“Viruses keep themselves amused by constantly rearranging their proteins, so scientists who develop vaccines will never be out of work.”


    Same shit, different pandemic. Same shit, different century.

    Liked by 1 person

      1. If…

        “Ordinarily when dealing with conspiracy theories it is best to take the advice of science fiction writer Carl Sagan – “Extraordinary claims require extraordinary evidence.” The fact that someone said it on YouTube or that an increasingly detached pseudo-news outlet like CNN or the Daily Mail reported it doesn’t really count. Although not infallible (humans on occasion – especially those in positions of power – often do conspire for all sorts of nefarious reasons) apply Occam’s razor – “plurality should not be posited without necessity,” i.e. the simplest explanation is usually correct. The trouble is that, every now and then, the evidence to support a conspiracy theory appears to be a lot simpler than the special pleading required to explain it away.

        One such theory is that “They” – the Illuminati, the deep state, the lizard people, the Rothschilds, pick your poison – deliberately set out to cause as many deaths as possible through the spread of SARS-CoV-2. It hasn’t helped, of course, that the Chinese state deliberately withheld information about the virus at the beginning of the outbreak or that the World Health Organisation has lacked consistency throughout a pandemic which it refused to acknowledge long after it was clear that SARS-CoV-2 was spreading across several continents.”

        “In the meantime the conspiracy theorists – the only people who still fall for the myth that someone is in charge – will continue to gain credibility as politicians make so appalling a trail of mistakes that it gets harder and harder to believe that they weren’t deliberate.”


        Liked by 2 people

        1. BTW, I am not convinced that the virus is 100% natural & went directly from the wild to humans. There has been & still is plenty of lying by authorities & scientists with major conflicts of interest & many suspicious claims. Further, there are a number of accomplished scientists who beg to differ & have been attacked & censored by the establishment media. I’ve also spotted their all too obvious narrative which is standard propaganda.

          As for the claim of intentional release -NO. It could be done, but I see no evidence for that (plenty of speculation) & it would indeed take an extraordinary amount of evidence to convince me – like the planners caught on video discussing the particulars.

          There is a staggering amount of info on Covid coming out every minute – literally. There’s also a staggering amount of nefarious humans, with too many agendas to count, spinning & lying about Covid for some form of gain. No one person could possibly keep up with it all. It’s practically pointless following all the lying & agendas. There’s nothing to gain except possibly another meaningless, Ah Ha, caught ya lying, moment. Let’s say evidence comes to light that proved the virus was gain of function & was accidentally released from a lab. What changes? For me nothing. For the world, nothing but more cyber hysterics. Just another cyber circus until the next one come along. 3 Days to 2 weeks? Trump will probably get jealous & angry at losing the spotlight & do/say something controversial to get it back on him. The virus has been loosed upon the human world & that’s that.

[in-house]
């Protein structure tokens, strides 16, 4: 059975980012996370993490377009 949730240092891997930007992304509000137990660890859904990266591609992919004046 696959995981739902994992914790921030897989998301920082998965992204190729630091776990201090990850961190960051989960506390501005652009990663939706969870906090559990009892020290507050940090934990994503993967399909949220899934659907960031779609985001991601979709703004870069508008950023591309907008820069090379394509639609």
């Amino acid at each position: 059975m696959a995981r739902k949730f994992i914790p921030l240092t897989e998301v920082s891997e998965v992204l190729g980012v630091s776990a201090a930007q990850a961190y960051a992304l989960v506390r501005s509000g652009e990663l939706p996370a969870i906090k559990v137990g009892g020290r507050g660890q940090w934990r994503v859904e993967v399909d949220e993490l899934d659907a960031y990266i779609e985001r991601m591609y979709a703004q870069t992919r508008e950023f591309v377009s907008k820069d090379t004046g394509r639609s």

Did I share these sub-reddits with you before?

          r/Coronavirus 2,141,640 members, a community for 7 years


          Try & keep up with just those 2. You couldn’t make enough popcorn.

          Liked by 1 person

          1. Thanks, no I haven’t seen those sub-reddits. I dropped out of Reddit a long time ago for the same reason I quit Twitter: too low signal to noise ratio. I prefer to identify smart people who do not deny reality that I trust and then focus on what they’re saying.

            I think the virus originated in the Wuhan lab and probably escaped due to human error. I’ve dialed way back on following the virus details. My mental model is simple and good enough for me for the long haul:
            1) Plan on being careful for many years.
            2) Expect more waves of infection.
            3) Eat healthy. Get enough sleep. Walk. Take vitamin D and C every day.
            4) Wear a mask if possible threats nearby.
            5) Store extra food, just in case.

            Liked by 1 person

            1. I don’t participate or have an account on Reddit or read comments for the same reasons as you. I use it as a multi topic news & DIY (everything) aggregator site. I canceled my account last year but still use the Reddit enhancement suite & old reddit site.


              Your model makes sense because those things are among the few things in this world one can have some input/influence on.


  12. “Viruses keep themselves amused by constantly rearranging their proteins, so scientists who develop vaccines will never be out of work.” – Richard Reese

    Chicago coronavirus: Northwestern Medicine study finds COVID-19 virus strain unique to city

    “Early results from a Northwestern Medicine study suggest Chicago has a unique strain of COVID-19 in addition to other strains, including one globally impacting people and centered in New York.

    “It’s interesting to us that there were so many different types of viruses here in one place so early on in the pandemic,” said Dr. Egon Ozer, Northwestern University Feinberg School of Medicine.”